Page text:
Top Ten Ways to Know You're Dealing with a Dabbler
We've all met them. Anywhere you're introduced (sometimes unwillingly) as an author, eyes light up and mouths flap open, saying, "I've always wanted to write a book, too!" As the hopeful regale you with their grand plans, you subtly tune out within seconds, for you know in your heart that this is just another dabbler, a daydreamer who'll never put in the time and energy it takes.
How can you tell?
1. The Dabbler's going to do it someday. The Real Deal is working on it now.
2. The Dabbler's waiting for life to get less hectic. For the kiddos to get older, the sick parents to get well, the earth's orbit to grind to a complete stop (so distracting!). The Real Deal writes over, around, and through life's disruptions because they never end.
3. The Dabbler's attending workshops, networking with writers, and reading craft books to lay the groundwork for her dream. The Real Deal is actually writing, with or without doing the foregoing as well.
4. The Dabbler expends far more creativity embroidering her excuses than her plots.
5. The Dabbler frequently (and loudly) decries "that trash" that's getting published nowadays (by sell-outs). He knows he could do better -- and isn't shy about saying so. The Real Deal knows that writing anything commercial is much harder than it looks.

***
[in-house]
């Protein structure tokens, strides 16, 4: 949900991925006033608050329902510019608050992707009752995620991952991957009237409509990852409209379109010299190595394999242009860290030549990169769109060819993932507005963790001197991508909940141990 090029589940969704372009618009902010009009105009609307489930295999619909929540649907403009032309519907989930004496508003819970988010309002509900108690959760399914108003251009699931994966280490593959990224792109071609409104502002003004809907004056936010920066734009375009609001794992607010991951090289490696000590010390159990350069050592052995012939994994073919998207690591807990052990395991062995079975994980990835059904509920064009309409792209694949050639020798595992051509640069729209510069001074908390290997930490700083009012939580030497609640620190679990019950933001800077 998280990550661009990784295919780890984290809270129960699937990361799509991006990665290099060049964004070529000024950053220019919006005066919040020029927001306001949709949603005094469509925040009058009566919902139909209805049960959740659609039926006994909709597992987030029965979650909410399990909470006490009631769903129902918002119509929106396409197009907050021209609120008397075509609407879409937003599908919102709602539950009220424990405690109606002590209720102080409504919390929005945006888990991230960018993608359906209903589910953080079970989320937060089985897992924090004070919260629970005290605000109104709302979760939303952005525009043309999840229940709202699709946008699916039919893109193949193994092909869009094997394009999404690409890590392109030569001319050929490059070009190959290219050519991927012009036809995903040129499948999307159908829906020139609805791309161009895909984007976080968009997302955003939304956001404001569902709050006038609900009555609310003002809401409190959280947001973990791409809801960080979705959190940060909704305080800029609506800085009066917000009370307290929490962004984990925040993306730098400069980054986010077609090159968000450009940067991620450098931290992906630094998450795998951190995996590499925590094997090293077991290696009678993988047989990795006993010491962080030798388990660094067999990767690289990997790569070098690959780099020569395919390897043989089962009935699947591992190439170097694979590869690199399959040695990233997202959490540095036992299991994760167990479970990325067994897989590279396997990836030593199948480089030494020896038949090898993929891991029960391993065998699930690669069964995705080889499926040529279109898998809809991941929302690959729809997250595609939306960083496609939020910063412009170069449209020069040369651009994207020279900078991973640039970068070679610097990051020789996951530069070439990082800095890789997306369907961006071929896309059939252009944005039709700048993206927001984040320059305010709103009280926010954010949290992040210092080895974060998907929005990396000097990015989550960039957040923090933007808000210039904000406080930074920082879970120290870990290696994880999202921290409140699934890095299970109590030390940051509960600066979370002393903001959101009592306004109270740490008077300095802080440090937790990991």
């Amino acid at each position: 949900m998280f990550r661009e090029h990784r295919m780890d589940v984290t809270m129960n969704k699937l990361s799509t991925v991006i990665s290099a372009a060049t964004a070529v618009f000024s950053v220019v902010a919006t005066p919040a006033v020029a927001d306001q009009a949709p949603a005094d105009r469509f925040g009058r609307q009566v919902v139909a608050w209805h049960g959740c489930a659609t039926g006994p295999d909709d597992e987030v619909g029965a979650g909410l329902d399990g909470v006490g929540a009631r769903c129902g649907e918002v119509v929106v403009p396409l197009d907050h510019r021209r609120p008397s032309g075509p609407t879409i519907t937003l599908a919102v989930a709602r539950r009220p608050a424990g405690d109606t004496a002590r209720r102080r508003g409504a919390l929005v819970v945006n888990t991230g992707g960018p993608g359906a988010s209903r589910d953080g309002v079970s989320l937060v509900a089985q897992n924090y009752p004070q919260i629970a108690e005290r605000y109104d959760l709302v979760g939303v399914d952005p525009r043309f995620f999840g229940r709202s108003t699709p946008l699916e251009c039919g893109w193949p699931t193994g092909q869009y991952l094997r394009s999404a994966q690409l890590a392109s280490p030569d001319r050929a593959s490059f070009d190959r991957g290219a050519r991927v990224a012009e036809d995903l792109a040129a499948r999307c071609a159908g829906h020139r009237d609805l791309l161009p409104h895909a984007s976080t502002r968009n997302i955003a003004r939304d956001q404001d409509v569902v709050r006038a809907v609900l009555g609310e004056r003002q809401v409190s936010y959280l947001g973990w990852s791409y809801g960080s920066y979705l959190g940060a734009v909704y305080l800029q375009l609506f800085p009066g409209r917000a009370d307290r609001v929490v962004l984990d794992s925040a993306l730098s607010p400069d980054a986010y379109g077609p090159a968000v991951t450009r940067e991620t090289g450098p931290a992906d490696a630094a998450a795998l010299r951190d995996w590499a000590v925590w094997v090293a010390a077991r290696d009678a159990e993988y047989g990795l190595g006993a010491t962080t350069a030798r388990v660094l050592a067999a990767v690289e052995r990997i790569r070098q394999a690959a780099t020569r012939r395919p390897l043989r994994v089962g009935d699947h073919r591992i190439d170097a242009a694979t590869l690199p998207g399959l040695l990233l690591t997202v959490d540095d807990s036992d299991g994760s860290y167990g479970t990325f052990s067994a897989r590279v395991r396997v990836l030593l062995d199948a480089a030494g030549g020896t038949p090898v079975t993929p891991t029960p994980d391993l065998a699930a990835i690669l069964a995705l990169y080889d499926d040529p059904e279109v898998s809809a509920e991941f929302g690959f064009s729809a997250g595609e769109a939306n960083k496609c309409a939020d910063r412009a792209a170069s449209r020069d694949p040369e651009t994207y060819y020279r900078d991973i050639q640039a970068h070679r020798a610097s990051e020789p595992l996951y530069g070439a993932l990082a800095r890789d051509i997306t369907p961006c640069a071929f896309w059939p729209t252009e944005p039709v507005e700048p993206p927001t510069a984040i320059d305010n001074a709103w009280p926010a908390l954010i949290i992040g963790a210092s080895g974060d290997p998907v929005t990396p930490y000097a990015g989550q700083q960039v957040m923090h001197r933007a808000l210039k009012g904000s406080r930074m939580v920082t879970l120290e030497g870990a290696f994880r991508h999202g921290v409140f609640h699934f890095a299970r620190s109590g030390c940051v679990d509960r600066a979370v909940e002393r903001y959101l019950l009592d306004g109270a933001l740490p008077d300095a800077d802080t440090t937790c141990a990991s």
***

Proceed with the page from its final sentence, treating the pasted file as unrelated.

6. The Dabbler refuses to risk criticism/rejection by submitting work to critique groups, first-chapter contests, agents, or editors. The Real Deal knows she'll have to take her lumps, often for years.
7. If the Dabbler does risk and receive any sort of criticism/rejection, he rages against the a. stupidity, b. unfairness, c. potential jealousy of the party involved. The Real Deal feels the sting but realizes it's a subjective business and moves on.
8. The Dabbler is a true "artiste" and New York is just too blind or threatened to recognize her work. This often results in years-long bouts of writer's block requiring expensive therapy. The Real Deal digs in and works that much harder, always believing that the next project with be "the one."
9. The Dabbler is sure that the purchase of expensive equipment/software or travel to distant and costly workshops is "the" secret to success. The Real Deal will write on toilet paper if he has to.
10. The Dabbler's looking for a shortcut -- a favor from the established writer that fills said writer with the urge to run like hell. The Real Deal, on the other hand, knows there *are* no shortcuts and puts in enough sweat equity (without trumpeting it) that established writers feel moved to offer whatever assistance they can.
The good news is that a lot of us start off as dabblers. Heaven knows I did. I started to change when I stopped treating my goal of becoming an author as a daydream and began to treat it like a job.
So what about the rest of you? What took you from Dabbler to Real Deal -- or are you still working on the change? And if you're published, how to you respond to the Demanding Dabblers you meet everywhere? Have any good tips for extricating yourself without resorting to assault?